The original Misunderstood was formed in 1966 and reformed for its trip to England. They made two singles for Fontana including 'Children Of The Sun,' and featured good looking young singer Steve Hoard. However the Misunderstood were eventually superseded by a more commercial Juicy Lucy. The first Lucy lineup included Ray Owen (vocals), Glenn Campbell (steel guitar, mandolin and vocals), Neil Hubbard (guitar), Chris Mercer (saxophone, and piano), Keith Ellis (bass and vocals) and Pete Dobson on drums. The band was managed by Nigel Thomas who also looked after the affairs of Joe Cocker. A controversial but energetic music biz figure, Nigel died of a heart attack a couple of years ago. Micky Moody (born August 30, 1950), who is featured on the present album, remembers seeing the first version of the band on the road. 'The band was virtually formed around Glenn and everyone remembers their first album cover with the lady covered in fruit! I think her name was Zelda Plum. It was a great album and I remember seeing the band in action at their early gigs.’

Moody is from Middlesborough. He went to school with Paul Rodgers who later came to fame with Free and Bad Company. Micky and Paul formed a band at school called The Roadrunners which became The Wild Flowers when they moved to London in 1967 and 'starved to death in our caftans!' Micky later went home to study classical guitar while Paul Rodgers met Paul Kossoff and Simon Kirke and formed Free. Says Moody: 'I went back to the North East and was asked by a local club owner and singer called John McCoy to help form a blues band called Tramline.' The singer was friendly with record boss Chris Blackwell and the band released two albums on Blackwell's Island label. In March 1969 Moody auditioned for Lucas & The Mike Cotton Sound, a well known soul band. He got the gig, but switched to Zoot Money's band for a few months in 1970. He'd got to know Zoot's regular singer Paul Williams, who by this time had joined Juicy Lucy. Micky was brought up to date on all the latest Juicy gossip. 'Ray Owen had been sacked after a couple of months and Paul had got the gig. He told me Neil Hubbard was leaving and asked if I'd like to join on lead guitar. I said, 'Great!' I went straight into recording the album 'Like Back And Enjoy It.' We were gigging all the time and became particularly popular in Germany where the band was very respected."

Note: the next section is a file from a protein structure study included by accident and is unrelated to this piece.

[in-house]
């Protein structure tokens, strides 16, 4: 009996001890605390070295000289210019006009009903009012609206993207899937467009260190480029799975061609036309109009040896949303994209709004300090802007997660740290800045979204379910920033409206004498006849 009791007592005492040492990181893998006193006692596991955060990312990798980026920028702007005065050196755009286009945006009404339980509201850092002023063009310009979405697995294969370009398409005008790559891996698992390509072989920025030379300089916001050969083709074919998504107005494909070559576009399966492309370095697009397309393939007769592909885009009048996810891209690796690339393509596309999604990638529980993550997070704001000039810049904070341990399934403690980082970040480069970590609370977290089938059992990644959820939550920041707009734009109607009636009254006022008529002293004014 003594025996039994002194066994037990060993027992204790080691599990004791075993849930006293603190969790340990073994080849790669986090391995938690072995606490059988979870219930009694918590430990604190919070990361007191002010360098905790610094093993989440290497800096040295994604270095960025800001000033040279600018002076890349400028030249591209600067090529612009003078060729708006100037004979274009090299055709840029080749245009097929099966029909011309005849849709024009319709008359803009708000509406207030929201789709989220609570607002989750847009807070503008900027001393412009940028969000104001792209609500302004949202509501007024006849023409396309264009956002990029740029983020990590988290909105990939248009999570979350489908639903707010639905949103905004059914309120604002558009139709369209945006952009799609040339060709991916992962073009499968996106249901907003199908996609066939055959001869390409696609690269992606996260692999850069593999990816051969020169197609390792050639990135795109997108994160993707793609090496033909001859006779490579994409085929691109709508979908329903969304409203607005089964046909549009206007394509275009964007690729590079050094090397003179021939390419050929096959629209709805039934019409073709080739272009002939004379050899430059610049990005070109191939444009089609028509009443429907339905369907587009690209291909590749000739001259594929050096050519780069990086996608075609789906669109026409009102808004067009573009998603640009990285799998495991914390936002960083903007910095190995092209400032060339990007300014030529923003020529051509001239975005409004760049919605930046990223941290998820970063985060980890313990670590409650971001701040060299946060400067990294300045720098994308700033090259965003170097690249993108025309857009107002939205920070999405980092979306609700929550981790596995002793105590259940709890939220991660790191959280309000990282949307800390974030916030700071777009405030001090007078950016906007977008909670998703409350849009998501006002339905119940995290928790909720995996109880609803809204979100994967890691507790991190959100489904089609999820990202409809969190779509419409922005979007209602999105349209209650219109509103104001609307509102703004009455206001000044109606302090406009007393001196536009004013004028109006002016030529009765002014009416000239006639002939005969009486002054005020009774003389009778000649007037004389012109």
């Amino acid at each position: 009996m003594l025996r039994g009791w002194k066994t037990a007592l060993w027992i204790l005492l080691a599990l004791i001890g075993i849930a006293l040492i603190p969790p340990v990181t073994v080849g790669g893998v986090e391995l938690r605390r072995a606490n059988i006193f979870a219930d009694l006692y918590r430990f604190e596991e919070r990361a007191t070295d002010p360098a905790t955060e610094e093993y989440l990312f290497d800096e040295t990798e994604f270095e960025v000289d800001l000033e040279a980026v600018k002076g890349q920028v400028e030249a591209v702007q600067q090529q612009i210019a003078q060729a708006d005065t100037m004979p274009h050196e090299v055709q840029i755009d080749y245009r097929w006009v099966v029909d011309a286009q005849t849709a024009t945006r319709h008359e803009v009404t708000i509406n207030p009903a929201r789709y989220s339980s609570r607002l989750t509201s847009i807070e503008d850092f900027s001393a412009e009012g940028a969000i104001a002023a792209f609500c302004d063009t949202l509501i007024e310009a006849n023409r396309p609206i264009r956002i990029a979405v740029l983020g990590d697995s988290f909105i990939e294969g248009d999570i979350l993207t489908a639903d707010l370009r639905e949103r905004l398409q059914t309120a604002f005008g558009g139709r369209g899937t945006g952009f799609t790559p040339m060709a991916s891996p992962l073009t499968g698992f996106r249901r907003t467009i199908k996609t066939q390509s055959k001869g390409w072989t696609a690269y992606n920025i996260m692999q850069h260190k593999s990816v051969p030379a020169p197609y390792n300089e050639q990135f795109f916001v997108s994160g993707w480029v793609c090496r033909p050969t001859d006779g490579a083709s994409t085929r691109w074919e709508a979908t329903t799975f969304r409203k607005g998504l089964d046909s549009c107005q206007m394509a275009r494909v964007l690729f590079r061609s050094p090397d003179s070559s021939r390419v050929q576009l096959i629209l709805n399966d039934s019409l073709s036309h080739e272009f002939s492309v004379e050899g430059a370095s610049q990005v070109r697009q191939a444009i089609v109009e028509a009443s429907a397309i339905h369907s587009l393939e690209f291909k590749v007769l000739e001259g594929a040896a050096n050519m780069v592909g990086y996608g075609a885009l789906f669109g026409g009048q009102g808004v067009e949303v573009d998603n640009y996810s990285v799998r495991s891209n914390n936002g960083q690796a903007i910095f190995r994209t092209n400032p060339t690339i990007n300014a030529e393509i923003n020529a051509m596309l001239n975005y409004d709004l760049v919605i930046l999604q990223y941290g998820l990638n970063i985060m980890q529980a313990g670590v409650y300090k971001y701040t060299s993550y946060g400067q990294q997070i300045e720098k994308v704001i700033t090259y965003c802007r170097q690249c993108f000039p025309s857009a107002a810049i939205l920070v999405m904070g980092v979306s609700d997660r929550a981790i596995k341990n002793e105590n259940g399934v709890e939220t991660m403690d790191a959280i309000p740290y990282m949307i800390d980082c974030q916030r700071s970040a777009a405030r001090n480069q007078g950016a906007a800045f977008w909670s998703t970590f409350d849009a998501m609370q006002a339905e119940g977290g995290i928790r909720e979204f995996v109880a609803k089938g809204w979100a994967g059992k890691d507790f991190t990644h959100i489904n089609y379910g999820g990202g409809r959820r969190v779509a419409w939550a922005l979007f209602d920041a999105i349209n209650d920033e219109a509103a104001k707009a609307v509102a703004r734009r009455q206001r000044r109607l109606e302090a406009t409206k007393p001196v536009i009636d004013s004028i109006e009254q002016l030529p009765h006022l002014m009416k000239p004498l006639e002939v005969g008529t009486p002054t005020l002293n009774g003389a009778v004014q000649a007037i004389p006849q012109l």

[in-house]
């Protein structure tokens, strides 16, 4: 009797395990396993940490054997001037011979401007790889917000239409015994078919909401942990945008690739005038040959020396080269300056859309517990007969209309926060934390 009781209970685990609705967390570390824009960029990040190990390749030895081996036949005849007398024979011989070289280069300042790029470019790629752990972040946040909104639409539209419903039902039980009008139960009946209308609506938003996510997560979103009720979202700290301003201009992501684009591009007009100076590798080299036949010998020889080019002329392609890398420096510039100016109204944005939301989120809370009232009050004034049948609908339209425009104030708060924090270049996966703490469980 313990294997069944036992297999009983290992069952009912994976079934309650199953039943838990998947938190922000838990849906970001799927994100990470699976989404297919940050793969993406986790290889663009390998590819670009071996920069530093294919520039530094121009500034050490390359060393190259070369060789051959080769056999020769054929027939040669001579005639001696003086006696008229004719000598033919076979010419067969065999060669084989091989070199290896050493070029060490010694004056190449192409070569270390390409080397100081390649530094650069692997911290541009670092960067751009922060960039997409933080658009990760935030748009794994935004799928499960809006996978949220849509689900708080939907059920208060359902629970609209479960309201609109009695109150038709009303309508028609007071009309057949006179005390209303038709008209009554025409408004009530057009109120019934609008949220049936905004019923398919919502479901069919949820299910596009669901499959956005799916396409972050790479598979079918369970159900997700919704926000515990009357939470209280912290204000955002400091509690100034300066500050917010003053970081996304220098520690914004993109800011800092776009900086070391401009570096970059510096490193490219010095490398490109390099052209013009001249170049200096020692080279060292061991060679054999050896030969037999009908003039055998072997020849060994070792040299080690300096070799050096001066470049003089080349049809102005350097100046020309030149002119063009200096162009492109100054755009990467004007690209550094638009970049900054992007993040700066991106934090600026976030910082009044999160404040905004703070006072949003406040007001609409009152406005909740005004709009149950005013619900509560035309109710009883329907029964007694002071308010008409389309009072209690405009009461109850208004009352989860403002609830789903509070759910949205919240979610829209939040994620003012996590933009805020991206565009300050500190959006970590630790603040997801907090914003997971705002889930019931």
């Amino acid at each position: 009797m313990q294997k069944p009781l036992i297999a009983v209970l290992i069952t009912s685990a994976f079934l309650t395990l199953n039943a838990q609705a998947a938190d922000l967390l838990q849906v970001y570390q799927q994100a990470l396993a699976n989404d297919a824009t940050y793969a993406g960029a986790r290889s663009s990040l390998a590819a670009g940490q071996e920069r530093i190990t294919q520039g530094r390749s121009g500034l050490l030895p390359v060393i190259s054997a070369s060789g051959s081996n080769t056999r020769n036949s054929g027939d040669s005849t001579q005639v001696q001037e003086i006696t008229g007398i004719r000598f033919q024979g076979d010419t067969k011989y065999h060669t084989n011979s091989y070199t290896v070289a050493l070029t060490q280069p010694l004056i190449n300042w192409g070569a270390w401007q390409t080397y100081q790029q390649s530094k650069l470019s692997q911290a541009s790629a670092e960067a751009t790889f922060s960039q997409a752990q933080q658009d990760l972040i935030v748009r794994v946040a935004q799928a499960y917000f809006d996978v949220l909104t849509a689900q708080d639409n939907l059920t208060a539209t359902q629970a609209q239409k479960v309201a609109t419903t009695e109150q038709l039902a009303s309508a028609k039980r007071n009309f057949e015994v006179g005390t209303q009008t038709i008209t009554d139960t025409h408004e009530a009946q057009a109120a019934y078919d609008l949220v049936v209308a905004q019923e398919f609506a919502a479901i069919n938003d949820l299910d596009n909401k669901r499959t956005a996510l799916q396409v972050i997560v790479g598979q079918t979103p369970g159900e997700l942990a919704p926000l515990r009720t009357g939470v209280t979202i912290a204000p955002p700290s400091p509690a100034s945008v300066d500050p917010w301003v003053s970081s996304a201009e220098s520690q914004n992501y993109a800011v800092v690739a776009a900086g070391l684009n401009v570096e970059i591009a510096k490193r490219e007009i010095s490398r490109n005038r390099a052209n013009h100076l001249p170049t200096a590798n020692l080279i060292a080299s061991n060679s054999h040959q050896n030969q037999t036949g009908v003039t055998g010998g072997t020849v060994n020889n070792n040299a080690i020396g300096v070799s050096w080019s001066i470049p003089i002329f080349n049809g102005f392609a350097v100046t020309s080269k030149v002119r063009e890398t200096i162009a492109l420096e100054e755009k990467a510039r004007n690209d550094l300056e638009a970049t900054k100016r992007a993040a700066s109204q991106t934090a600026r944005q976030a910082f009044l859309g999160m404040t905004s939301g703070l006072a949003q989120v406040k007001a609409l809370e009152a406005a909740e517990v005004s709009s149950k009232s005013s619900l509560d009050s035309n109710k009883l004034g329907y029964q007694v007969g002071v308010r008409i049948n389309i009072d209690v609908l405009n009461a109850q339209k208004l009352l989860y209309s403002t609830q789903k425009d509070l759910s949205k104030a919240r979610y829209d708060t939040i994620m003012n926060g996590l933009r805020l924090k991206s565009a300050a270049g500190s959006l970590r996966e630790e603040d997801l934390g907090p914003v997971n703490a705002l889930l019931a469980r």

However it proved increasingly difficult to break out of the club circuit, and reach a higher level of acceptance. "We made another album 'Get A Whiff Of This' before the group finally disintegrated in 1971.' Glenn Campbell went back to America, apparently disillusioned, but during their time together the, Campbell/Moody guitar partnership had worked well. ‘It was good because we didn't get in each other's way. I liked Glenn's playing and did a bit of slide guitar myself, using the bottle neck. Yes I remember Glenn wearing his big hat. But we all used to do that, it was quite trendy at the time!’